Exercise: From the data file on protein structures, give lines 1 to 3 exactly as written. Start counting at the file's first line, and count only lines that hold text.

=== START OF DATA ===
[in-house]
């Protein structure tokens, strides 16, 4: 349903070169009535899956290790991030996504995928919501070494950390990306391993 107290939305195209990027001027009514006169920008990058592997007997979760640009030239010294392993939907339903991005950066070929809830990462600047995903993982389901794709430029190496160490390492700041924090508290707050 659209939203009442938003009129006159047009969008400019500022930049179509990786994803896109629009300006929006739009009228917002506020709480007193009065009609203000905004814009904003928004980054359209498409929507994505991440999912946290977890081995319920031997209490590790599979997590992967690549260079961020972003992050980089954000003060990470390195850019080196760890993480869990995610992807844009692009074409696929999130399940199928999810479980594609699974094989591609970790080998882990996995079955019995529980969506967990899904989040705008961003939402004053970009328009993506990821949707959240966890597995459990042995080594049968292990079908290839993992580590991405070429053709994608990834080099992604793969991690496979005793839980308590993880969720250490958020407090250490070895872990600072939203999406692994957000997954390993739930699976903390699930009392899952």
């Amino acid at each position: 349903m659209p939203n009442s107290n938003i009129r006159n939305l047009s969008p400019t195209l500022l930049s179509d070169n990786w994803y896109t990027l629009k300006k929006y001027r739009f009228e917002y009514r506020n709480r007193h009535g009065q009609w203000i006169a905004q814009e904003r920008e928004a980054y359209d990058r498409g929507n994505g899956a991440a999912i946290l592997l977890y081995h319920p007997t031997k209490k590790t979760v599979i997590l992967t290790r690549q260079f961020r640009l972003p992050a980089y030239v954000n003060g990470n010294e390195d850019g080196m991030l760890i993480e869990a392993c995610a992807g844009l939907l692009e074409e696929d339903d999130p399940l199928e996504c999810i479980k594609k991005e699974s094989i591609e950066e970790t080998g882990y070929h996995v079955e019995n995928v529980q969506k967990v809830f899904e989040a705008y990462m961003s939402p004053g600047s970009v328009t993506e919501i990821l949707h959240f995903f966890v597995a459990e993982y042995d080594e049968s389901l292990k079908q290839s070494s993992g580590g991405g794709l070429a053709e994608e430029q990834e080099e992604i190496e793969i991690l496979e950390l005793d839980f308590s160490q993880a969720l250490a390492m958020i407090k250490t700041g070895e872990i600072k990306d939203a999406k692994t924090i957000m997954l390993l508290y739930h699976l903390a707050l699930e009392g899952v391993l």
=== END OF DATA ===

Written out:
[in-house]
């Protein structure tokens, strides 16, 4: 349903070169009535899956290790991030996504995928919501070494950390990306391993 107290939305195209990027001027009514006169920008990058592997007997979760640009030239010294392993939907339903991005950066070929809830990462600047995903993982389901794709430029190496160490390492700041924090508290707050 659209939203009442938003009129006159047009969008400019500022930049179509990786994803896109629009300006929006739009009228917002506020709480007193009065009609203000905004814009904003928004980054359209498409929507994505991440999912946290977890081995319920031997209490590790599979997590992967690549260079961020972003992050980089954000003060990470390195850019080196760890993480869990995610992807844009692009074409696929999130399940199928999810479980594609699974094989591609970790080998882990996995079955019995529980969506967990899904989040705008961003939402004053970009328009993506990821949707959240966890597995459990042995080594049968292990079908290839993992580590991405070429053709994608990834080099992604793969991690496979005793839980308590993880969720250490958020407090250490070895872990600072939203999406692994957000997954390993739930699976903390699930009392899952």
């Amino acid at each position: 349903m659209p939203n009442s107290n938003i009129r006159n939305l047009s969008p400019t195209l500022l930049s179509d070169n990786w994803y896109t990027l629009k300006k929006y001027r739009f009228e917002y009514r506020n709480r007193h009535g009065q009609w203000i006169a905004q814009e904003r920008e928004a980054y359209d990058r498409g929507n994505g899956a991440a999912i946290l592997l977890y081995h319920p007997t031997k209490k590790t979760v599979i997590l992967t290790r690549q260079f961020r640009l972003p992050a980089y030239v954000n003060g990470n010294e390195d850019g080196m991030l760890i993480e869990a392993c995610a992807g844009l939907l692009e074409e696929d339903d999130p399940l199928e996504c999810i479980k594609k991005e699974s094989i591609e950066e970790t080998g882990y070929h996995v079955e019995n995928v529980q969506k967990v809830f899904e989040a705008y990462m961003s939402p004053g600047s970009v328009t993506e919501i990821l949707h959240f995903f966890v597995a459990e993982y042995d080594e049968s389901l292990k079908q290839s070494s993992g580590g991405g794709l070429a053709e994608e430029q990834e080099e992604i190496e793969i991690l496979e950390l005793d839980f308590s160490q993880a969720l250490a390492m958020i407090k250490t700041g070895e872990i600072k990306d939203a999406k692994t924090i957000m997954l390993l508290y739930h699976l903390a707050l699930e009392g899952v391993l």